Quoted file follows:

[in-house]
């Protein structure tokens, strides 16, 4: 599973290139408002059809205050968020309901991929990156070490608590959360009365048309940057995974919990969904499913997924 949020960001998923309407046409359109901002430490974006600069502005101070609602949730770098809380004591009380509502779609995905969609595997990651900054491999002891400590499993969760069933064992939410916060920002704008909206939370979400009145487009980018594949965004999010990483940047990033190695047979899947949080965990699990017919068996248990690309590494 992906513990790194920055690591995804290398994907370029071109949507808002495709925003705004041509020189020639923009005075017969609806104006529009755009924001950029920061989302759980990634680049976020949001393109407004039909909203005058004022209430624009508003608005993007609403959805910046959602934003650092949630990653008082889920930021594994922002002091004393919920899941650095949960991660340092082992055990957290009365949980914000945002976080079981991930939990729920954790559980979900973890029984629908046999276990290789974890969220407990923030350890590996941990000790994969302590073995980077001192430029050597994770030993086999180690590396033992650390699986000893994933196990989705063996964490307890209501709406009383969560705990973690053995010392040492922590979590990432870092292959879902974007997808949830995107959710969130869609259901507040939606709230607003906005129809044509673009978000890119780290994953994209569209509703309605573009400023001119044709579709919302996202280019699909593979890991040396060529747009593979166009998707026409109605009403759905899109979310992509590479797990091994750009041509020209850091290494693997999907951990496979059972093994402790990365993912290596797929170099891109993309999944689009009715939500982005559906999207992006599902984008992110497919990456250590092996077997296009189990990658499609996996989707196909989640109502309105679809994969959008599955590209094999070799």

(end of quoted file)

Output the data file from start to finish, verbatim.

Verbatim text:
[in-house]
């Protein structure tokens, strides 16, 4: 599973290139408002059809205050968020309901991929990156070490608590959360009365048309940057995974919990969904499913997924 949020960001998923309407046409359109901002430490974006600069502005101070609602949730770098809380004591009380509502779609995905969609595997990651900054491999002891400590499993969760069933064992939410916060920002704008909206939370979400009145487009980018594949965004999010990483940047990033190695047979899947949080965990699990017919068996248990690309590494 992906513990790194920055690591995804290398994907370029071109949507808002495709925003705004041509020189020639923009005075017969609806104006529009755009924001950029920061989302759980990634680049976020949001393109407004039909909203005058004022209430624009508003608005993007609403959805910046959602934003650092949630990653008082889920930021594994922002002091004393919920899941650095949960991660340092082992055990957290009365949980914000945002976080079981991930939990729920954790559980979900973890029984629908046999276990290789974890969220407990923030350890590996941990000790994969302590073995980077001192430029050597994770030993086999180690590396033992650390699986000893994933196990989705063996964490307890209501709406009383969560705990973690053995010392040492922590979590990432870092292959879902974007997808949830995107959710969130869609259901507040939606709230607003906005129809044509673009978000890119780290994953994209569209509703309605573009400023001119044709579709919302996202280019699909593979890991040396060529747009593979166009998707026409109605009403759905899109979310992509590479797990091994750009041509020209850091290494693997999907951990496979059972093994402790990365993912290596797929170099891109993309999944689009009715939500982005559906999207992006599902984008992110497919990456250590092996077997296009189990990658499609996996989707196909989640109502309105679809994969959008599955590209094999070799």